USDA Discloses Individual Farm Payments

The Associated Press
Tuesday, December 19, 2006; 6:48 PM

WASHINGTON -- For the first time, the Agriculture Department is revealing just who has received billions of dollars in farm subsidy payments, officials said Tuesday.

The department plans to release a database of about $56 billion in subsidies on Wednesday.

But people will have to wait to look up their neighbors' payments, because the 64 million records are too unwieldy for the department's Web site.

Instead, the department is providing the information to several news organizations and the Environmental Working Group, a public interest group that tracks payments and intends to post the data online for Internet users.

"It should provide a lot more information than we've been able to get, particularly for farmers who have been receiving money through co-ops," said Ken Cook, president of EWG. "This will be the first chance to see how much they've gotten,"

The records are particularly relevant now, because Congress is due to overhaul the nation's farm programs in 2007, Cook said.

"I expect it will once again highlight the inequities in the program," Cook said. "The big guys get most of the money. I don't think anything will change with respect to that. We just may be able to quantify it a little bit better."

Lawmakers are facing a tighter budget and may try to close loopholes that allow some to collect millions of dollars above a $360,000 limit on farm payments.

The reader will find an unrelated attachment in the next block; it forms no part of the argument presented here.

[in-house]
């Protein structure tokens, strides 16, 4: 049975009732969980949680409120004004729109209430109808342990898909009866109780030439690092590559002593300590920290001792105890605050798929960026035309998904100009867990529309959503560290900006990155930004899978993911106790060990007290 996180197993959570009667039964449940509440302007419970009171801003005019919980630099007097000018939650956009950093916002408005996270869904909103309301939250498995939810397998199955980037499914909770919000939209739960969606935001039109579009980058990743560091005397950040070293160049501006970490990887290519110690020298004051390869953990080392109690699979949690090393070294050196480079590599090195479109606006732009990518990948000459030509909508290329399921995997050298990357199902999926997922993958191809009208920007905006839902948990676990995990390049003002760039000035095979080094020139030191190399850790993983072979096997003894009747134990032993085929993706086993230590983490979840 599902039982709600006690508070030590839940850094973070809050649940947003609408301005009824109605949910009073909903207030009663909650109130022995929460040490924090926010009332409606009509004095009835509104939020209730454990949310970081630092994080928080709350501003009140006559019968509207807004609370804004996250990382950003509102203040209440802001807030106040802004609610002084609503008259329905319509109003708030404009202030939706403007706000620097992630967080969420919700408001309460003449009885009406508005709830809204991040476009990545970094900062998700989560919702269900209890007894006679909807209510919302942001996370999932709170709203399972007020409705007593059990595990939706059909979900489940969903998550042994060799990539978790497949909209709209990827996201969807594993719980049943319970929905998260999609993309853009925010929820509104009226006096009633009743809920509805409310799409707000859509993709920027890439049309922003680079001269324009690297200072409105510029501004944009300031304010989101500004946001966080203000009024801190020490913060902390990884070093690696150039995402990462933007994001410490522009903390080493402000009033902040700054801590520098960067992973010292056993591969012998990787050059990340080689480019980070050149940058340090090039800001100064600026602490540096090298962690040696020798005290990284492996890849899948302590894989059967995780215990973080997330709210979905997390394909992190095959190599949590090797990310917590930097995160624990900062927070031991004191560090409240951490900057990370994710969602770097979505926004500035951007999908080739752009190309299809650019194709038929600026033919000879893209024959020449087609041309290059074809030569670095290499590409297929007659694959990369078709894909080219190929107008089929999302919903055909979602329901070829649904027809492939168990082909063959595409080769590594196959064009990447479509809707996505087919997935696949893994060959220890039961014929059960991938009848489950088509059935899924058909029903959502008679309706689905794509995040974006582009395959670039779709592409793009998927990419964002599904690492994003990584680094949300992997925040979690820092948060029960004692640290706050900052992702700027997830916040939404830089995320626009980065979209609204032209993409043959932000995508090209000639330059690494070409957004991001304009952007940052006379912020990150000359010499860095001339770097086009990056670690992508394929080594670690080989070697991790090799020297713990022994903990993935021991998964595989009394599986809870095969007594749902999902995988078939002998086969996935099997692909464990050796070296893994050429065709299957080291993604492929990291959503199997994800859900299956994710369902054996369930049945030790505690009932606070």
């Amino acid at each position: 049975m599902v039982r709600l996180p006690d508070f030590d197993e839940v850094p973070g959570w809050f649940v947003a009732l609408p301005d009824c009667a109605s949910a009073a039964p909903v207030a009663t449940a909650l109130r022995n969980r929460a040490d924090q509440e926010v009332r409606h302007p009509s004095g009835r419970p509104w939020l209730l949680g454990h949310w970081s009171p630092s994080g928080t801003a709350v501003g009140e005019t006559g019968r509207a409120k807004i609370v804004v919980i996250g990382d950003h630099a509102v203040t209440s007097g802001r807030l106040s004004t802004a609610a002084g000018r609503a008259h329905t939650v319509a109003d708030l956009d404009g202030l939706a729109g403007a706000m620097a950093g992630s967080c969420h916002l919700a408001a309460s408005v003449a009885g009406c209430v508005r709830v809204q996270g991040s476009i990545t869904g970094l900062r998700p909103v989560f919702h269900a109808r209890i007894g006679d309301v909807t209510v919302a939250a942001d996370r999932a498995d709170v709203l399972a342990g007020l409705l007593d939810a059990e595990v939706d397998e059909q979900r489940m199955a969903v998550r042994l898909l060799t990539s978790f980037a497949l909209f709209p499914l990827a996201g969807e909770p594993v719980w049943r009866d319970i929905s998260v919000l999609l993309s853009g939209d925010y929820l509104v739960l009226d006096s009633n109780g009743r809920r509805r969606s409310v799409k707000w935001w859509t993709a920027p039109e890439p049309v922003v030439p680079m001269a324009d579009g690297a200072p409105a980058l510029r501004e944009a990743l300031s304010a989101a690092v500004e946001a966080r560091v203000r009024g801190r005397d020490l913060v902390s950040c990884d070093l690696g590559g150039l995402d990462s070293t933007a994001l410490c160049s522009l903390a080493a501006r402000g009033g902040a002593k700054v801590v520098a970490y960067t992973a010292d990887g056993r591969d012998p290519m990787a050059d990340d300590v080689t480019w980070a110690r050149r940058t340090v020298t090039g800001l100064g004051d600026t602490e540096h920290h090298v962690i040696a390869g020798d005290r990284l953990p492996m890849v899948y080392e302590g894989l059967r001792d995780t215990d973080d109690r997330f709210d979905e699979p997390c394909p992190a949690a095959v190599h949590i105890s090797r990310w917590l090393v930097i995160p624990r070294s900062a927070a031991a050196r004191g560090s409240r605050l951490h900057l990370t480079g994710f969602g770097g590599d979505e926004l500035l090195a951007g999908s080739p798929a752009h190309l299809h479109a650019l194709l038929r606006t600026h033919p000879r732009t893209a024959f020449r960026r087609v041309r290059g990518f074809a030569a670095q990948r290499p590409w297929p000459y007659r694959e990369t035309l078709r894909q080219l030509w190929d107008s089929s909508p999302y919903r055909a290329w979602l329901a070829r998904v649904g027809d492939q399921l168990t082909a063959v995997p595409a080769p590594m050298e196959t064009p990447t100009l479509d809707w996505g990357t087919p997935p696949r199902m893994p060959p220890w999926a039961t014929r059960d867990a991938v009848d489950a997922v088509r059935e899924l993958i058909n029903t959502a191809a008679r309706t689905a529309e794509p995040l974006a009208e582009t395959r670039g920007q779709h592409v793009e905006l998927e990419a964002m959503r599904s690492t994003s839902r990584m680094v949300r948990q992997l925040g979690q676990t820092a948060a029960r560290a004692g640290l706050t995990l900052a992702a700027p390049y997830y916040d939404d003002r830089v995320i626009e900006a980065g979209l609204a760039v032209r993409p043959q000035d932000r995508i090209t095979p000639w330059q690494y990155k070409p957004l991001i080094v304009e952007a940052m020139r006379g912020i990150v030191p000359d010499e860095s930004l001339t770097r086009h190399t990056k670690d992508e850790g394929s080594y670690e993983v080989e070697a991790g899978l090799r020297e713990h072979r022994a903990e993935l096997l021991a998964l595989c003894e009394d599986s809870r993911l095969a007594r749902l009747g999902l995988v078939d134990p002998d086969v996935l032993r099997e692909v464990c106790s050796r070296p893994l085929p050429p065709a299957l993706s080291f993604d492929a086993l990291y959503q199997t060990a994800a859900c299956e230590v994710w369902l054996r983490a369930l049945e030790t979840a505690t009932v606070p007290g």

The payments are public information, but tracking down how much individuals receive has been difficult and sometimes impossible. The government reports payments to companies or organizations but has not always reported the names of owners or members of those firms or groups.

Records being released Wednesday will detail individual farmers who receive subsidy program benefits.

"So you can find out who this individual is," said Brad Karmen, assistant deputy administrator for farm programs.

Teresa Lasseter, administrator of the department's Farm Service Agency, said it took thousands of hours for employees to assemble the database. Congress ordered the department to track payments to farmers in the 2002 farm law.

Government payments to farmers are expected to total $16.5 billion this year, down from $24.3 billion in 2005 and up from $13 billion in 2004, according to department estimates.


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